BY TOBY PORTER
A 23-year-old man who hears voices telling him to kill himself has won a case to get a flat after town hall chiefs told initially him he was “not vulnerable”.
Troy Guiste, a qualified plumber from Herne Hill, went all the way to the Court of Appeal after being turned down for accommodation.
The former pupil of Thornton Heath’s Shaftesbury Park Primary School has suffered from delusions of men telling him to commit suicide since his father was murdered in prison seven years ago. He is believed to suffer from post-traumatic stress disorder.
Mr Guiste’s limbs also twitch because of his low levels of calcium – called hyperparathyroidism. He currently shares a one-bed flat with his mum and has to sleep in the sitting room.
There are holes in the wall where he has punched throughthe plaster in a rage. But Lambeth council told him he was not a priority on its homelessness list – after it outsourced the decision to a private firm.
Mr Guiste faced the prospect of homelessness after his mother was evicted for letting out a room of her council flat in Crescent Lane, Clapham while she looked after her dying mother in Luton – even though it was a former friend who had handed over the keys. She also built up rent arrears while staying in Luton.
Since then the pair have been in temporary accommodation in Leigham Court Road, Streatham and Union Road, Clapham.
His mother, an English teacher who homeschooled her son in his teens, said: “Troy has been turned away and he gets angry. It has been horrible. I do not want him to end up in prison because he gets upset.
“My son is suffering from the consequences of my bad decision. It is not his fault. Some places we have been housed recently, he has had a gun pulled on him and been robbed.
“I am so relieved he has won the case – I was given the solicitor’s name by a blind friend of mine whose daughter was having housing problems.
“Troy’s key workers at Mosaic Clubhouse in Brixton have been amazing but we are both walking on eggshells. I should care about me but all I care about is Troy.”
Mr Guiste applied as homeless but housing officers said he was “not significantly more vulnerable compared to an ordinary person when homeless”.
This was upheld on review by RMG Limited, to which Lambeth outsources such cases, and that decision was upheld on appeal to the county court.
This was despite expert evidence obtained by Osbornes Law, acting for Troy, from Dr Judith Freedman, whom the Court of Appeal called Mr Guiste’s “distinguished consultant psychiatrist”.
She said his symptoms could worsen if he were made homeless, and he would particularly “be at risk of hallucinations, demanding that he self-harm and/or hang himself”.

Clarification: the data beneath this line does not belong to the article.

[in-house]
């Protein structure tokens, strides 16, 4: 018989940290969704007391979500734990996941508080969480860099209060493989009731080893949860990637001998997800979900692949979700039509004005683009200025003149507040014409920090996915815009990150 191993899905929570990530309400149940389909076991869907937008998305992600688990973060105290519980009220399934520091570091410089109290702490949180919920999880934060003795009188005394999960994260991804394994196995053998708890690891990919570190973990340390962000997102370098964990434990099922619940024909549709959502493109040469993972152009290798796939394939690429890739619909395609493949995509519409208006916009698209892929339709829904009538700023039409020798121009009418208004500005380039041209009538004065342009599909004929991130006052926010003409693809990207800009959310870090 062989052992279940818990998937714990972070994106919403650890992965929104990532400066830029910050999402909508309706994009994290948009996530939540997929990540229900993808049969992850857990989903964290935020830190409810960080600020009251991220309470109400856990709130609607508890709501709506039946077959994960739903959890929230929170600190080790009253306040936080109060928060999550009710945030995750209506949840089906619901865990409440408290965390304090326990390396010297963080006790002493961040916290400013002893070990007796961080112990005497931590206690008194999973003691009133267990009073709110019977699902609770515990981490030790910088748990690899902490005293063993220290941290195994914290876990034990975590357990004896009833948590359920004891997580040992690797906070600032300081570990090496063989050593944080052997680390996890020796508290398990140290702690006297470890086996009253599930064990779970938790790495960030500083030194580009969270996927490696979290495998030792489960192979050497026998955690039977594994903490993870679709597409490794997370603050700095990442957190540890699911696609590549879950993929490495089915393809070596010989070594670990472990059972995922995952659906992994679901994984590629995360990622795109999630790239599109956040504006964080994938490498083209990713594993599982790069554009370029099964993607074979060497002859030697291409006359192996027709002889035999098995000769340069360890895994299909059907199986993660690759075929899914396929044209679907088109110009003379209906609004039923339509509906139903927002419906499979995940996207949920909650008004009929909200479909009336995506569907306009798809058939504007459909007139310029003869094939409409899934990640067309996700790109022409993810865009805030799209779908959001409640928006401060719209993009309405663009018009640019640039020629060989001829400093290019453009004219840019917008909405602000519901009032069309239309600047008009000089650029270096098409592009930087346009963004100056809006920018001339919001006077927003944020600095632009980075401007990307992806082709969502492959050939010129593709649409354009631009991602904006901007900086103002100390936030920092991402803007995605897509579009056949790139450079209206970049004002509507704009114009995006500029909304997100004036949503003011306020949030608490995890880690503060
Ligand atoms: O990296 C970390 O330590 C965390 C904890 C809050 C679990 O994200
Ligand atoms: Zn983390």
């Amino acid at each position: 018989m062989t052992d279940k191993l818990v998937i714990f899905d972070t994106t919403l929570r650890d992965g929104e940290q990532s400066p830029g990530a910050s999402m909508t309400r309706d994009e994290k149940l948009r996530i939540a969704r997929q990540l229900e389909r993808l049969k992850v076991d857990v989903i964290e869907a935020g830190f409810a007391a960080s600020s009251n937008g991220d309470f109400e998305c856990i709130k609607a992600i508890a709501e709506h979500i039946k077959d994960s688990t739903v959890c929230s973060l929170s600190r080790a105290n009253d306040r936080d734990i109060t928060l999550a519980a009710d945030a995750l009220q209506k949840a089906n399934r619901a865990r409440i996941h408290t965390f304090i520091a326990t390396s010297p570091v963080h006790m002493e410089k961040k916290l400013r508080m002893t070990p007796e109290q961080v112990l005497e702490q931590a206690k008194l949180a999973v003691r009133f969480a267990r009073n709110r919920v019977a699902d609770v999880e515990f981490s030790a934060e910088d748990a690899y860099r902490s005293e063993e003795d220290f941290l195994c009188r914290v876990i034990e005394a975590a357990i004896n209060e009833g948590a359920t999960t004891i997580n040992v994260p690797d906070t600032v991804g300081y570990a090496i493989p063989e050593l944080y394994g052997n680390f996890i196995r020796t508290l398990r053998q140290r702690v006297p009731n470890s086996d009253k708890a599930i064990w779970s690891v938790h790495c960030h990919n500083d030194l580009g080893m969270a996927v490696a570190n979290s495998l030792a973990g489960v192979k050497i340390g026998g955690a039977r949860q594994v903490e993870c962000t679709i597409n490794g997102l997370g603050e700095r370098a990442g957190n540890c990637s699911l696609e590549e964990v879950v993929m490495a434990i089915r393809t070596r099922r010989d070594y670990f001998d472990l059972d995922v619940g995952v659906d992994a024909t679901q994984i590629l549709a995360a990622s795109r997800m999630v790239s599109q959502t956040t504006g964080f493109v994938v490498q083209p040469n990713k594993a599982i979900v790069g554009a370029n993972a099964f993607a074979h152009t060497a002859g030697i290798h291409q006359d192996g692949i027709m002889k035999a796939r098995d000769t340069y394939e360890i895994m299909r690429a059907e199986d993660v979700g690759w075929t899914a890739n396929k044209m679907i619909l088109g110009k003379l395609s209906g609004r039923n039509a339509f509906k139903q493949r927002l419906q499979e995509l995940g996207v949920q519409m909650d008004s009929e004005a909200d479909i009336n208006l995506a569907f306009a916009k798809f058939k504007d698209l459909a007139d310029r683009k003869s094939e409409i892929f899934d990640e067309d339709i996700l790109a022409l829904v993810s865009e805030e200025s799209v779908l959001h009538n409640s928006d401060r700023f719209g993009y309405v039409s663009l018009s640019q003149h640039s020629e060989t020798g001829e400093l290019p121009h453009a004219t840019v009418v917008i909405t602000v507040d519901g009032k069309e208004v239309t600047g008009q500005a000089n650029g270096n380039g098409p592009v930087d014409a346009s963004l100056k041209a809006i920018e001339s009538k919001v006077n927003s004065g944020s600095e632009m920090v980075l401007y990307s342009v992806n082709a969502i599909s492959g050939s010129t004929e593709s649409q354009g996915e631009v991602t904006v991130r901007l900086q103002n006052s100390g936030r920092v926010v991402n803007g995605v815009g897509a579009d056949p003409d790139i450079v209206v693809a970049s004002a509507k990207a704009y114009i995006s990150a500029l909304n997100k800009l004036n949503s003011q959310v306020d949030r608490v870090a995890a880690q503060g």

Giving the unanimous ruling of the Court of Appeal, Lord Justice Henderson found that the RMG review officer, Dorothy Ubiam, failed to explain why she had disregarded this evidence, instead preferring evidence from two psychiatrists instructed by NowMedical who were “less highly qualified” than Dr Freedman – and neither had ever talked to Mr Guiste, even after Osbournes asked them to. They also refused to talk to his solicitor about the case.
The judge said: “Ms Ubiam appears to have accepted that further suicidality was not unlikely. But in the very next sentence, Ms Ubiam said she thought there was no current evidence to indicate that Mr Guiste would experience harm or deterioration as a result of homelessness.”
The court ordered that a new review decision was reached by a different and “experienced” review officer.
Mr Guiste’s solicitor, Edward Taylor of Osbornes Law, said: “It is worrying that we have had to fight so hard just to ensure the clear psychiatric evidence in this case is properly considered.
“Troy is an incredibly vulnerable young man who risks being cut adrift by society if his need to be housed is not a priority.
“The judgment sends a strong message to councils to reach rational decisions in future, which would achieve justice without expensive and time-consuming court proceedings.”
A Lambeth council spokesman said: “Lambeth is in the grip of a housing crisis with 28,000 people on our housing waiting list and 2,376 homeless families in temporary accommodation provided by the council.
“We are seeking to build as many homes at council level rents as possible, but in the face of this crisis all councils face making incredibly difficult decisions every day as this case so clearly demonstrates.
“The judge has just ordered a fresh review of the decision made in this case, and directed that it should be undertaken by an experienced officer. We note the judge’s ruling, and will take appropriate steps.”